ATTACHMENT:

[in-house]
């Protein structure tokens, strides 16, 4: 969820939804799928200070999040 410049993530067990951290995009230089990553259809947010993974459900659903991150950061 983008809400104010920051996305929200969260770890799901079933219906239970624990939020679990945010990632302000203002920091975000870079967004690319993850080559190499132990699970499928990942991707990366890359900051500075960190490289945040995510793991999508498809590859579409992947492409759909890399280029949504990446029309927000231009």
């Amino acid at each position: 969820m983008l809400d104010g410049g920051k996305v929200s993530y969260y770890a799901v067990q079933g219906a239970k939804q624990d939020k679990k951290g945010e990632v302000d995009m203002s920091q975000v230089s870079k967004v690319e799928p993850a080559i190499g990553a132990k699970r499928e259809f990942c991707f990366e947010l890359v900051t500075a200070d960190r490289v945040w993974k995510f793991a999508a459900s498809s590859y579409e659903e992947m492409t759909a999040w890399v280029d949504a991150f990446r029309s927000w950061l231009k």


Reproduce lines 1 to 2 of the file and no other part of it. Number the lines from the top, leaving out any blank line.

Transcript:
[in-house]
């Protein structure tokens, strides 16, 4: 969820939804799928200070999040 410049993530067990951290995009230089990553259809947010993974459900659903991150950061 983008809400104010920051996305929200969260770890799901079933219906239970624990939020679990945010990632302000203002920091975000870079967004690319993850080559190499132990699970499928990942991707990366890359900051500075960190490289945040995510793991999508498809590859579409992947492409759909890399280029949504990446029309927000231009």